Communications with mediators receive protection under the laws in most states as if they were members of a profession. The National Conference of Commissioners on Uniform State Laws, drafters of the Uniform Mediation Act [hereinafter UMA] that has been adopted in 11 states and is intended to be the main body of law governing mediators, remark on their website that “the UMA’s prime concern is keeping mediation communications confidential.”(67) The NCCUSL (2003, p.7,8) had previously noted that “virtually all state legislatures have recognized the necessity of protecting mediator confidentiality . . . justifications for mediator confidentiality resemble those supporting other communication privileges, such as the attorney-client privilege, the doctor-patient privilege, and various other counseling privileges.”(68)
Using California again as an example, the California Evidence Code sections §1115-1123(69) cloak what transpires in mediation with confidentiality. The CEC indicates that what is said in mediation cannot be used in litigation as evidence, and notes that other materials developed for the mediation are similarly protected. Callahan notes that, “while California’s confidentiality protections have been stated in the form of an evidence exclusion provision, California courts have construed this provision more like a privilege.”(70) However, with those occupations that enjoy confidentiality privileges conferred by the state and used by the drafters of the UMA to support mediation confidentiality, and with the other occupations engaged in rendering services in which confidential privileged communications take place under the CEC, such as an attorney or a doctor, the communication is one with a professional who is regulated, invariably licensed by the state and subject to license forfeiture for misuse of that license. Each professional has taken qualifying examinations in which knowledge of the ethics of the profession are tested. In stark contrast to those professions, mediators operate with the protection of the state statutes, the UMA, and the CEC without being licensed or tested on their knowledge of ethics or of any of the complex knowledge-base that forms the backbone of mediation practice.
Further complicating this issue is the fact that mediators are treated as if they are from a profession, which is the proverbial “elephant in the corner” concept of mediator manipulation. As part of customary practice, mediators manage the agenda and communications between the disputants and use the confidentiality protections so that neither party truly has full disclosure. Coben noted, “mediators themselves routinely and unabashedly engage in manipulation and deception to foster settlements, albeit under the rationale of fostering self-determination.”(71) Coben further states, “surely one must question if a settlement is ever truly self-determined when it is the product of manipulative tactics (no matter how well-intentioned).”(72) The NCCUSL (2003) justify the support for mediation confidentiality legislation nationwide and the UMA’s mediation confidentiality provision in that it promotes candor and encourages early resolution of disputes.(73)However, “blanket protection” for mediator confidentiality is not without its detractors; Deleissegues (2011),(74) citing Factor,(75) writes that “mediation confidentiality protects an incompetent mediator, prevents testimony regarding malpractice, and prevents third parties from learning vital information that might protect them.” While there are good and bad practitioners in every profession, mediation as a field has not yet earned the status of a profession that ordinarily justifies the public trust envisioned by the confidentiality protections.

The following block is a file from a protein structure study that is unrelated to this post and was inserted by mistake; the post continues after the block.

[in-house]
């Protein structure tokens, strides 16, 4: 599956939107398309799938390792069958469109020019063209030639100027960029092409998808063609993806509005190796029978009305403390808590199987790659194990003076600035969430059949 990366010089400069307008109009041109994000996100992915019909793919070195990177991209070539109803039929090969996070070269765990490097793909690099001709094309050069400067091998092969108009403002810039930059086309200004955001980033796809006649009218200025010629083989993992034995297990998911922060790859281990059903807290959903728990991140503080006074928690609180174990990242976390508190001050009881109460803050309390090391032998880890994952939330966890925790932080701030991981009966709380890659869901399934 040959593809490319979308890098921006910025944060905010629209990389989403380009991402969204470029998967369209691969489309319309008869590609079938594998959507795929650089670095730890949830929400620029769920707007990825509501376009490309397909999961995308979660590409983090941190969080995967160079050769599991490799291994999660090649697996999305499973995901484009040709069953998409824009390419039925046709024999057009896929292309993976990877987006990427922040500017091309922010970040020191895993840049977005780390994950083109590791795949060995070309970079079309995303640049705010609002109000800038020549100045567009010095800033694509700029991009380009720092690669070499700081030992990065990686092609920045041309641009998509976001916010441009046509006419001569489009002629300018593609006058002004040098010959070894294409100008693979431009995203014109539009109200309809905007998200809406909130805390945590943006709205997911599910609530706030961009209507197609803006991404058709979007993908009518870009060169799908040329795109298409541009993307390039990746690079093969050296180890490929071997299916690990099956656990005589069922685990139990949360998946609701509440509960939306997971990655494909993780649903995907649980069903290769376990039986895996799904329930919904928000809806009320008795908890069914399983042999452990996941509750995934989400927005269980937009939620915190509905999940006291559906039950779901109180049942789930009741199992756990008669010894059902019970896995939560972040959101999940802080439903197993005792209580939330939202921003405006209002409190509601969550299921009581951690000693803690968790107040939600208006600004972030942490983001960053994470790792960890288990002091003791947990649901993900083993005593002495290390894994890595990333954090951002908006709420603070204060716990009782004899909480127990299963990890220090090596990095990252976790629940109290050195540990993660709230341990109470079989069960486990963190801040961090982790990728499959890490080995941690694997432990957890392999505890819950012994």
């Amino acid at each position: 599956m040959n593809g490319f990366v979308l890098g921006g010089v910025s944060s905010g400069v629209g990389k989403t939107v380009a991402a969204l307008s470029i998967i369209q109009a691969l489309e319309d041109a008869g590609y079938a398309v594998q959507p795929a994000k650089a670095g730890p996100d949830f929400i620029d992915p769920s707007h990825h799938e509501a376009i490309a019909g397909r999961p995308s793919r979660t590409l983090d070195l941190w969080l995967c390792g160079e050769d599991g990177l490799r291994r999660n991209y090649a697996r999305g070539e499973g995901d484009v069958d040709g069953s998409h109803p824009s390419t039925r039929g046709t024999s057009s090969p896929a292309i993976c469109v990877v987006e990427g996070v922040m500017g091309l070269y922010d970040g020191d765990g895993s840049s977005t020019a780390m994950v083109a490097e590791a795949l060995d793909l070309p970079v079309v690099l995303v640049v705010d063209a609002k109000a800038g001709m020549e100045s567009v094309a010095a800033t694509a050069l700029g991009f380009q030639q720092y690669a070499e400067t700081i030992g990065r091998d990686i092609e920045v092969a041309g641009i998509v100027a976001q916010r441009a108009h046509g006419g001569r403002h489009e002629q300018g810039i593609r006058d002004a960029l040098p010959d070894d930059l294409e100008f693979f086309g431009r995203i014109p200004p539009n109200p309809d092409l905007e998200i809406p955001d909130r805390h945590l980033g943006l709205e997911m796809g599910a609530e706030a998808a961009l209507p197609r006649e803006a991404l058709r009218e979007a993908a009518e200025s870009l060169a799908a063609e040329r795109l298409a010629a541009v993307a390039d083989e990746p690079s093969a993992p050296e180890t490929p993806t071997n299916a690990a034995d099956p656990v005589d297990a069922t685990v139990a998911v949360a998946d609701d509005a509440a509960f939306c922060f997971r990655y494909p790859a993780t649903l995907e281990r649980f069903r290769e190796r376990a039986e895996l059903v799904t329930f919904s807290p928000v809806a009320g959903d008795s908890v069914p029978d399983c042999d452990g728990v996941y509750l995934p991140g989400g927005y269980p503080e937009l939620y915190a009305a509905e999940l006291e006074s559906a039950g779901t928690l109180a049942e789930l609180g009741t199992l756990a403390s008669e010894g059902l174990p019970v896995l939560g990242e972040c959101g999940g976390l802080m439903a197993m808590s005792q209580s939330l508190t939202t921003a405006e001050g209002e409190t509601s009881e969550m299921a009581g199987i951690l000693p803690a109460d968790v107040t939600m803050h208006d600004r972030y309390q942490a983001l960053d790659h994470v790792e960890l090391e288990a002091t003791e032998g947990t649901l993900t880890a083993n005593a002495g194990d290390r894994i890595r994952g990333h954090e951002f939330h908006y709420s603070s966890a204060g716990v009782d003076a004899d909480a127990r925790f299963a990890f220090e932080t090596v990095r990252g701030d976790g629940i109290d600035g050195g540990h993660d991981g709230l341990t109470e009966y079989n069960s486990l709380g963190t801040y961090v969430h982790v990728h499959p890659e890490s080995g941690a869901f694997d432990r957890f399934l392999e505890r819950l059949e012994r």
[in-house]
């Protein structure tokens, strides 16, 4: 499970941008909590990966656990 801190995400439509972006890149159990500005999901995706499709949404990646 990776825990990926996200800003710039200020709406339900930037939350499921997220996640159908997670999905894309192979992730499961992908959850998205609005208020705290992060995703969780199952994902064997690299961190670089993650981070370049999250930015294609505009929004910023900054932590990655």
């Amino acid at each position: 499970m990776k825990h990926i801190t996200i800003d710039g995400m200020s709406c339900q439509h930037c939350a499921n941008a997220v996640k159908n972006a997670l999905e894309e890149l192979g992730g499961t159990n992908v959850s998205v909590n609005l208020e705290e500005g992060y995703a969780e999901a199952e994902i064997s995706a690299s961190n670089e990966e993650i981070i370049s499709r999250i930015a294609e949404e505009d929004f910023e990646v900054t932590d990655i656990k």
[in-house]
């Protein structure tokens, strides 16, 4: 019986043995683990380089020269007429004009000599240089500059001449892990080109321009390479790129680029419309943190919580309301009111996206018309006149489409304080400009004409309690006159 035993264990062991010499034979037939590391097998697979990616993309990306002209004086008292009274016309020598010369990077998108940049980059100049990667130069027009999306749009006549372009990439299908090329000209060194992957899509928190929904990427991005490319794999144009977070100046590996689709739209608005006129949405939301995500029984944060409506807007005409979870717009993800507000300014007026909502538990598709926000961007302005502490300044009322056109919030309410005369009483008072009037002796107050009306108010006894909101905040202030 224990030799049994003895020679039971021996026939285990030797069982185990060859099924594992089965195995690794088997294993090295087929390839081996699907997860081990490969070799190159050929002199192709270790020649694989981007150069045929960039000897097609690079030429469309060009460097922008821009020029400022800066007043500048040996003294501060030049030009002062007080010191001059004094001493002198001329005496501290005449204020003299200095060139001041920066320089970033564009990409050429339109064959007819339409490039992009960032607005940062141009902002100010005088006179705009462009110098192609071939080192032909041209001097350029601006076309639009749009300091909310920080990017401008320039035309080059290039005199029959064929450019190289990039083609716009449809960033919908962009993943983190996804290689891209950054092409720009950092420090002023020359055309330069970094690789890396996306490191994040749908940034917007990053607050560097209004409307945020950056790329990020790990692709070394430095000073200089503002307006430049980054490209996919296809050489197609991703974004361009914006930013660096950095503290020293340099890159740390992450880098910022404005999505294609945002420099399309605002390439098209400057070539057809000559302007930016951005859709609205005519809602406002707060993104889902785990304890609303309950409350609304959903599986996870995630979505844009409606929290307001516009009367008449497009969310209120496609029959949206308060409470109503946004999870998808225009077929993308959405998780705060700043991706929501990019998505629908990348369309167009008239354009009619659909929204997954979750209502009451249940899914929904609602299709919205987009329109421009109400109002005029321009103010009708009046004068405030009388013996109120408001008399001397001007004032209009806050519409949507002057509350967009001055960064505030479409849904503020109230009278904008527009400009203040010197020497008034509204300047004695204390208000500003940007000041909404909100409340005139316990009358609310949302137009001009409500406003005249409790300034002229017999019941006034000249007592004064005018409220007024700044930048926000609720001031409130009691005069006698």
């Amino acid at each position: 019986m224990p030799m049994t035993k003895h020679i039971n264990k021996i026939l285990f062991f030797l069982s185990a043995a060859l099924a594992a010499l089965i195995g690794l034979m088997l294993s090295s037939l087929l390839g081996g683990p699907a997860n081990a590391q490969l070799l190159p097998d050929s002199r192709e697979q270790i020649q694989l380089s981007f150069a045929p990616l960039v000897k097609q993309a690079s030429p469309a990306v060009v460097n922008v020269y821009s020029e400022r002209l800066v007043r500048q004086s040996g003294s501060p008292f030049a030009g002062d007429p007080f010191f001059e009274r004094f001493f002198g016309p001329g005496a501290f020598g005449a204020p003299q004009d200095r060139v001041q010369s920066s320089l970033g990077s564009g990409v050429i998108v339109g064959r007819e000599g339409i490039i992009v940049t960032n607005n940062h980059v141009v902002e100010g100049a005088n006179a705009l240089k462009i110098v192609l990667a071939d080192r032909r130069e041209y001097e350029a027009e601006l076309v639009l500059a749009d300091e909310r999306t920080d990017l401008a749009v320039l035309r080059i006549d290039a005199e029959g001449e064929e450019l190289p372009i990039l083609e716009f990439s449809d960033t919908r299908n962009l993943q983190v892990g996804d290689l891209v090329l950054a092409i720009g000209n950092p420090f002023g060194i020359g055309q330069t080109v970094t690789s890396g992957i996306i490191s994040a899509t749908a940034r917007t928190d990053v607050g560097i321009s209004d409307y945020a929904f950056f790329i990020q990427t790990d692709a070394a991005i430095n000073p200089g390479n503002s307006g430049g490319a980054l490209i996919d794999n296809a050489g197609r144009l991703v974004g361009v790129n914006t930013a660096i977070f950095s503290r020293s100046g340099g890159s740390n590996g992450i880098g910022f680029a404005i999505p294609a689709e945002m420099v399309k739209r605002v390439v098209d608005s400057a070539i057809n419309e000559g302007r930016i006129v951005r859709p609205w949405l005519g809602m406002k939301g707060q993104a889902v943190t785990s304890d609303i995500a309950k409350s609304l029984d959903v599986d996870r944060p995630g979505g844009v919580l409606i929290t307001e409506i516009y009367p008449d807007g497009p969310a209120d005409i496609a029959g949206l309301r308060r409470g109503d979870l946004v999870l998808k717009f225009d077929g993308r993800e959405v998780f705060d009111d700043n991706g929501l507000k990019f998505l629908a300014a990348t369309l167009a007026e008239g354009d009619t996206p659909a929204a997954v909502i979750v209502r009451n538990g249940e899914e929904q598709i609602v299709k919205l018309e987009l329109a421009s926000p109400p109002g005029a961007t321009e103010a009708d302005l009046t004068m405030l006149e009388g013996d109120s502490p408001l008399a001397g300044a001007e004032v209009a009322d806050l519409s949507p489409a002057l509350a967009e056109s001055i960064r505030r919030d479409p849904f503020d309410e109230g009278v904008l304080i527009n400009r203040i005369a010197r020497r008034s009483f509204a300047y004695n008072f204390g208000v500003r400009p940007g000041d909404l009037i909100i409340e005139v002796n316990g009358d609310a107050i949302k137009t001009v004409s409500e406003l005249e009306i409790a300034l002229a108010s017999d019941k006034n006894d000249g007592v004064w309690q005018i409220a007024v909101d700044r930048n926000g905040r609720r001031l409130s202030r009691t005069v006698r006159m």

The debate regarding whether or not mediation should pursue professionalization has been previously chronicled.(76) (77) (78) (79) (80) This article however, has a slightly narrower focus: Given the expectations of mediation practice in litigated-cases, which has evolved differently than the rest of the field of mediation, and the movement nationwide for courts to credential their panels, mediators should be uniting on a state or national level to justify the evidentiary code protections which contemplate mediators as professionals rather than requiring each local court to invest their scarce resources in re-creating standards for mediation panels that are largely undifferentiated. Forces are already pulling litigated-case and court-connected mediation towards professionalization, and continued non-professionalization of the field only serves to deprive those forums of the proper mechanisms for litigants to resolve their cases with all of the alternatives mediation can provide. Litigated-Case Mediation is Evolving towards Professionalization
Mediation, in the context of court-connected panels, has the shortest distance to travel to become professionalized. One could argue that invoking public accountability in the form of self-regulation, a common code of ethics, and agreed upon specialized education, combined with a qualifying examination, could position court-connected mediation with other professions. Since the distinction between qualifications for a mediation practitioner in court-connected panels, in contrast to mediation practitioners in other venues, appears to have evolved gradually, county by county, state by state; there is reason to believe that this distinction is not artificial.
Jarrett sees the growth of mediation directly tied to its corporate clientele who are seeking to reduce litigation costs of increasing conflict driven by economic activity and globalization. In this pre-litigation or litigation context, the formalized ethics and impartiality of mediation serve to legitimize it as an institutionalized conflict resolution mechanism. Therefore, in the court-connected or litigated-case environment, mediation has evolved from its counterculture roots in the mid-20th century to a very legalistic and formalistic approach. “In the future, a growing divide will continue to emerge between legal and non-legal.”(81)